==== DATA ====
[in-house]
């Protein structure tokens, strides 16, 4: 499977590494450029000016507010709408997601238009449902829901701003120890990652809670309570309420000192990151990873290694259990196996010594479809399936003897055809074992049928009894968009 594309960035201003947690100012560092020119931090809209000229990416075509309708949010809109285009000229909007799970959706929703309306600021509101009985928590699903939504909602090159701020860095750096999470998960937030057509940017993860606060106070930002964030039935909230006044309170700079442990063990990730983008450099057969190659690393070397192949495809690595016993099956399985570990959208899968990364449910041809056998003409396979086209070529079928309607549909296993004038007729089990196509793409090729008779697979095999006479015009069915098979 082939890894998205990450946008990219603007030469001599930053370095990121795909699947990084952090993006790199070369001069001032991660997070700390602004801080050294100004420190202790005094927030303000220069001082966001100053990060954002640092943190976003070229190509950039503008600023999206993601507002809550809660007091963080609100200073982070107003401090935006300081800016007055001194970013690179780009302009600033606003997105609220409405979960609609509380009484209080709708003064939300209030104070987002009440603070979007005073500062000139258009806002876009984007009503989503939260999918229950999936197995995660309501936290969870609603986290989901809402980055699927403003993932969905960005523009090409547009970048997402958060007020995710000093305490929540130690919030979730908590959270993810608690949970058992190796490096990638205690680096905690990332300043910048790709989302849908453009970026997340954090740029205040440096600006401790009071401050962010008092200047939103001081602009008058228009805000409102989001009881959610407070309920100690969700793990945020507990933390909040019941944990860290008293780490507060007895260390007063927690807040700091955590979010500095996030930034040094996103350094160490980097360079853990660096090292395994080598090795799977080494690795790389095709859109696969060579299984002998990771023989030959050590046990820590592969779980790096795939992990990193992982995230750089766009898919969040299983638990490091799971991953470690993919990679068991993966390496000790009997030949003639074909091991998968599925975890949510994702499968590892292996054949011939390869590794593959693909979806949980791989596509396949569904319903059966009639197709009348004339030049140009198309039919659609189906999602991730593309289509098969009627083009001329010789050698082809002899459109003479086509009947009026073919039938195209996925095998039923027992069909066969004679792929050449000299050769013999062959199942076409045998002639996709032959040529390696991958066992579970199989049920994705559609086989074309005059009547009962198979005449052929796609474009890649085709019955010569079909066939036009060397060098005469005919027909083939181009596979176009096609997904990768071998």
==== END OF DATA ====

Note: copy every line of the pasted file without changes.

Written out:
[in-house]
């Protein structure tokens, strides 16, 4: 499977590494450029000016507010709408997601238009449902829901701003120890990652809670309570309420000192990151990873290694259990196996010594479809399936003897055809074992049928009894968009 594309960035201003947690100012560092020119931090809209000229990416075509309708949010809109285009000229909007799970959706929703309306600021509101009985928590699903939504909602090159701020860095750096999470998960937030057509940017993860606060106070930002964030039935909230006044309170700079442990063990990730983008450099057969190659690393070397192949495809690595016993099956399985570990959208899968990364449910041809056998003409396979086209070529079928309607549909296993004038007729089990196509793409090729008779697979095999006479015009069915098979 082939890894998205990450946008990219603007030469001599930053370095990121795909699947990084952090993006790199070369001069001032991660997070700390602004801080050294100004420190202790005094927030303000220069001082966001100053990060954002640092943190976003070229190509950039503008600023999206993601507002809550809660007091963080609100200073982070107003401090935006300081800016007055001194970013690179780009302009600033606003997105609220409405979960609609509380009484209080709708003064939300209030104070987002009440603070979007005073500062000139258009806002876009984007009503989503939260999918229950999936197995995660309501936290969870609603986290989901809402980055699927403003993932969905960005523009090409547009970048997402958060007020995710000093305490929540130690919030979730908590959270993810608690949970058992190796490096990638205690680096905690990332300043910048790709989302849908453009970026997340954090740029205040440096600006401790009071401050962010008092200047939103001081602009008058228009805000409102989001009881959610407070309920100690969700793990945020507990933390909040019941944990860290008293780490507060007895260390007063927690807040700091955590979010500095996030930034040094996103350094160490980097360079853990660096090292395994080598090795799977080494690795790389095709859109696969060579299984002998990771023989030959050590046990820590592969779980790096795939992990990193992982995230750089766009898919969040299983638990490091799971991953470690993919990679068991993966390496000790009997030949003639074909091991998968599925975890949510994702499968590892292996054949011939390869590794593959693909979806949980791989596509396949569904319903059966009639197709009348004339030049140009198309039919659609189906999602991730593309289509098969009627083009001329010789050698082809002899459109003479086509009947009026073919039938195209996925095998039923027992069909066969004679792929050449000299050769013999062959199942076409045998002639996709032959040529390696991958066992579970199989049920994705559609086989074309005059009547009962198979005449052929796609474009890649085709019955010569079909066939036009060397060098005469005919027909083939181009596979176009096609997904990768071998």